The funding criteria has been relaxed, said Ms Sim to make it easier for young people to implement plans and help the vulnerable.

For instance, applicants can now tap the grant for fundraising projects for local beneficiaries.

“In the past, we’ve been focusing the funding on the operational aspect (of projects), but we also recognise that we are in a very different time right now and the needs are acute,” said Ms Sim.

Approvals and disbursements will be faster, she added.

Upon approval, up to 50 per cent of the approved grant will be disbursed within seven working days, compared to two to three weeks previously.

Additionally, S$30 million from the National Youth Fund has been set aside over the next five years for partnerships with youths to champion ground-up initiatives that are in line with the SG Youth Action Plan.

“This serves as an encouragement,” said Ms Sim. “As long as there are good ideas, we are very prepared to listen and we're very prepared to support.”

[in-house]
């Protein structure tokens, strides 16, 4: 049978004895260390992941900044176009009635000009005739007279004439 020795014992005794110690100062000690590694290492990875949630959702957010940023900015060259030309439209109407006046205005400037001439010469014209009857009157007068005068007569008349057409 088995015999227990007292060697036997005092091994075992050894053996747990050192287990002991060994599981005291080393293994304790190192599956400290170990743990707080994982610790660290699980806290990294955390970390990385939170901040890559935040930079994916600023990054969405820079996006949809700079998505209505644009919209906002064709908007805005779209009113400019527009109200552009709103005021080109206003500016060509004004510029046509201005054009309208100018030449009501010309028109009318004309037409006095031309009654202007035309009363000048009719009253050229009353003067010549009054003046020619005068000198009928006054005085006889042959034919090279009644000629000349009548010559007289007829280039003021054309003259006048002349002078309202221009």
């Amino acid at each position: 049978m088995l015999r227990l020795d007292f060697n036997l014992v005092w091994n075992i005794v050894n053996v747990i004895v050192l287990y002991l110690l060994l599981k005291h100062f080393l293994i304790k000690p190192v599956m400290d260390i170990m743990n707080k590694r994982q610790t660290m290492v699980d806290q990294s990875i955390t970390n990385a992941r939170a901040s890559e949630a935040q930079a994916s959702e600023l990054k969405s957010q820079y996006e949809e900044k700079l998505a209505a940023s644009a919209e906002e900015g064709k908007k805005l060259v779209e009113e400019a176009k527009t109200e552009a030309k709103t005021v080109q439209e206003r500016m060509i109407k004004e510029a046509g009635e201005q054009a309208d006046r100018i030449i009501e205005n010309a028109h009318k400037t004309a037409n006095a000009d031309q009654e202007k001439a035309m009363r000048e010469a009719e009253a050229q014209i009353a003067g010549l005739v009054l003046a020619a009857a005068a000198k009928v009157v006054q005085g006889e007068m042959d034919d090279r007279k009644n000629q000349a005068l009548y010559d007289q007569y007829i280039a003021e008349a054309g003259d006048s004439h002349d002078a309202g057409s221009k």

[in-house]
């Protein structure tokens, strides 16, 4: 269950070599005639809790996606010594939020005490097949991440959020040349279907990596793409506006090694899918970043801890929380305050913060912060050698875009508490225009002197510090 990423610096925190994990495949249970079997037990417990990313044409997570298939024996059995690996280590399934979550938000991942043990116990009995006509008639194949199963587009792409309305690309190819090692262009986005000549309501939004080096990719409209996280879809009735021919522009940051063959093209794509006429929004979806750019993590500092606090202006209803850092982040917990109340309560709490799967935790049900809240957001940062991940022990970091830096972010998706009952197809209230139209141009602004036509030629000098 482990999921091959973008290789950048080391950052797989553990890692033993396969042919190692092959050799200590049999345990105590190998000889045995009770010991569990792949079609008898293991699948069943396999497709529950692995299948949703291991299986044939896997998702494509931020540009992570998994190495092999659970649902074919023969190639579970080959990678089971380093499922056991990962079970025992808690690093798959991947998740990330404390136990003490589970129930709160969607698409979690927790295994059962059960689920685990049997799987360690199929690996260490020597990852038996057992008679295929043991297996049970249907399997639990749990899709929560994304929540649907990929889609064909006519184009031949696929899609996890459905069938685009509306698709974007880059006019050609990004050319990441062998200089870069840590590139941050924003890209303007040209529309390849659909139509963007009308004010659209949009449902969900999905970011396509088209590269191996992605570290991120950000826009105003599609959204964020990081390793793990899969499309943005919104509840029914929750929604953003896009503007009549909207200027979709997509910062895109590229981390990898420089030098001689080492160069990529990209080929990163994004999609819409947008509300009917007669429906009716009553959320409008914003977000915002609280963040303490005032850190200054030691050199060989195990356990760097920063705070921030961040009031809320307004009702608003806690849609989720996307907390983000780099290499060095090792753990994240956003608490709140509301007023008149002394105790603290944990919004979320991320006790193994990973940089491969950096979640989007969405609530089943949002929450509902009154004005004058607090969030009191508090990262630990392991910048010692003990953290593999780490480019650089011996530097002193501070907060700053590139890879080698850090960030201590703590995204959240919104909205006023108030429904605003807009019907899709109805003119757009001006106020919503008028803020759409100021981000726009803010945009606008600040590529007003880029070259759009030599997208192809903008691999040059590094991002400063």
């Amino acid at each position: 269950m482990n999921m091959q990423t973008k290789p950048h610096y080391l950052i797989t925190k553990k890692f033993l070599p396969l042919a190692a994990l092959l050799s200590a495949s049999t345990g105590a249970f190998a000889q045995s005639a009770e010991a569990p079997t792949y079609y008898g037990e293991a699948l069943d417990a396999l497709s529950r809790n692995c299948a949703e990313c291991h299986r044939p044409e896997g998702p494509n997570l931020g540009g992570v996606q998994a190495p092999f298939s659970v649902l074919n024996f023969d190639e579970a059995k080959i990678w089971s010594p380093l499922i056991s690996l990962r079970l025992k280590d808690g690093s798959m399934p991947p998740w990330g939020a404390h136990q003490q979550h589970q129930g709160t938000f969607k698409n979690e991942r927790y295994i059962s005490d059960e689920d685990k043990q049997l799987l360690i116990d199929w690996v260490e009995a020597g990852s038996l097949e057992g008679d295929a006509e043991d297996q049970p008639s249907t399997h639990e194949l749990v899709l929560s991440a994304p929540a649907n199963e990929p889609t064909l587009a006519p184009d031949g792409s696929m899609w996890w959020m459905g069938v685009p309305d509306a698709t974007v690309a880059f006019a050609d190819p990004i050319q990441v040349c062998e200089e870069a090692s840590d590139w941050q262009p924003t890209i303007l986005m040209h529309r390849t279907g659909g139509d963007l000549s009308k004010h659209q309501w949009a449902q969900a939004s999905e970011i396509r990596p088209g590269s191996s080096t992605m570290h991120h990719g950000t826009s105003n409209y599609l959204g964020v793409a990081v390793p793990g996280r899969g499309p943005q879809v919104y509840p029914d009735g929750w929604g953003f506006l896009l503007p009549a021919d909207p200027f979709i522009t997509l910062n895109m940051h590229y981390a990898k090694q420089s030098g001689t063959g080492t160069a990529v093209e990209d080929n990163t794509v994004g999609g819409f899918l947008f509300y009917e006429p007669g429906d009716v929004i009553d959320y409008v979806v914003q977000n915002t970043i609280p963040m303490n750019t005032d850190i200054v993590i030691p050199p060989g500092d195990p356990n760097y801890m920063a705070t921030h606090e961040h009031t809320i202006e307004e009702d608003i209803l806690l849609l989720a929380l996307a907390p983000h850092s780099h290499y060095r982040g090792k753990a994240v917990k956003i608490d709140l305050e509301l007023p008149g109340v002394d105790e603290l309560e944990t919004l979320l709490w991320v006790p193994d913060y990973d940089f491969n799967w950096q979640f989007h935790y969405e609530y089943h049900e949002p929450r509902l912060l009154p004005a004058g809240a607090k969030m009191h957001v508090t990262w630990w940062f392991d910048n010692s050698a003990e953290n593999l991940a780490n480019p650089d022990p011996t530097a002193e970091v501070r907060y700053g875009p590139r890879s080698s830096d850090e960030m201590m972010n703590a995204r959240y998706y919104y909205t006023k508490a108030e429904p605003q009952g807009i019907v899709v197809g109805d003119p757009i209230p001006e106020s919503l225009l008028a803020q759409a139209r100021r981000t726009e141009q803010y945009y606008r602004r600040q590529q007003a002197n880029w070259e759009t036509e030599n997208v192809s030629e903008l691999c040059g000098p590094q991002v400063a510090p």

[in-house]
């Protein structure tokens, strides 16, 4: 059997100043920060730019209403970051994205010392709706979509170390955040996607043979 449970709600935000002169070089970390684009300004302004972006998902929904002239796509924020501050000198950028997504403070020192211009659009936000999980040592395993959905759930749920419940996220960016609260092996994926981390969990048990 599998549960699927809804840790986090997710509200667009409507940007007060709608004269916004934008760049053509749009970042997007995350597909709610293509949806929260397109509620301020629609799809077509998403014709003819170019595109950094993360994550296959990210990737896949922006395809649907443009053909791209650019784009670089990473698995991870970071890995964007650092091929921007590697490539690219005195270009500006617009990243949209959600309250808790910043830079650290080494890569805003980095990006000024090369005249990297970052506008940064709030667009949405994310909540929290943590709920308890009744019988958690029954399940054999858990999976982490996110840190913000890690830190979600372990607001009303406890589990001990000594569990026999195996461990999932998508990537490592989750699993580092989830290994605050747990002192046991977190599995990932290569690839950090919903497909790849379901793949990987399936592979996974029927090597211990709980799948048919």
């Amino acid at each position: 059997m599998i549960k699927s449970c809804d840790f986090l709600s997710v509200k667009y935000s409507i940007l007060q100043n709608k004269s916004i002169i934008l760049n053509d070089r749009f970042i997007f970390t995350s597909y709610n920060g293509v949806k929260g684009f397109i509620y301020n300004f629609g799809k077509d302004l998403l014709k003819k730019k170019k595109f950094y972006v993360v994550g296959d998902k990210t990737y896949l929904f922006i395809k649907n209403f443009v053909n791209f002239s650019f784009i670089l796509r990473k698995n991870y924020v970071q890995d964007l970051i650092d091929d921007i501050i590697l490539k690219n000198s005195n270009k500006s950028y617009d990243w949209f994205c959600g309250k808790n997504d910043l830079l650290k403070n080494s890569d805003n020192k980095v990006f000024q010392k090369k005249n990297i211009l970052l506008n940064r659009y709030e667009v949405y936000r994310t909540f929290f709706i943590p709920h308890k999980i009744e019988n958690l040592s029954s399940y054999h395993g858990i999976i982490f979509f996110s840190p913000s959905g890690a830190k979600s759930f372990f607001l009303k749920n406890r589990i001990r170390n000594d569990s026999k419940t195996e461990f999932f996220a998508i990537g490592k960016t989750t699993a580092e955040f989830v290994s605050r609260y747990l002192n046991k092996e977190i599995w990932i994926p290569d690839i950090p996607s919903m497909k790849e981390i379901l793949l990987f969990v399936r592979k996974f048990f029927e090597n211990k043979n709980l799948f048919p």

One project that received funding from the National Youth Fund last year is the Happiness Initiative, a social enterprise that takes a preventive approach towards mental health by equipping youth with “the science of happiness”.

Based on positive psychology, the Happiness Initiative works with schools and corporations to promote practical ways in which one can “flourish” and “find their purpose”, said its co-founder Sherman Ho.

"We try to run activities that are engaging and interesting rather than just throwing out jargon."

One example is the Happiness Film Festival held last year, with the support of the National Youth Fund. “People relate very much to stories, so we use all these films to facilitate conversations,” the 31-year-old added.

The Happiness Film Festival in 2019. (Photo: Happiness Initiative)

Since they can no longer hold physical events, the social enterprise has moved online and is now compiling a four-week webinar series that discusses “resilience and resolve”.

Despite the ongoing pandemic, Ms Sim remains positive about the various ideas, adding that youths can be “pathfinders”.

“We hope that many of them will feel equipped and empowered to put their ideas into action, help themselves, and also help others and help us navigate this post COVID-19 world,” she said.

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Source: CNA/ct(gs)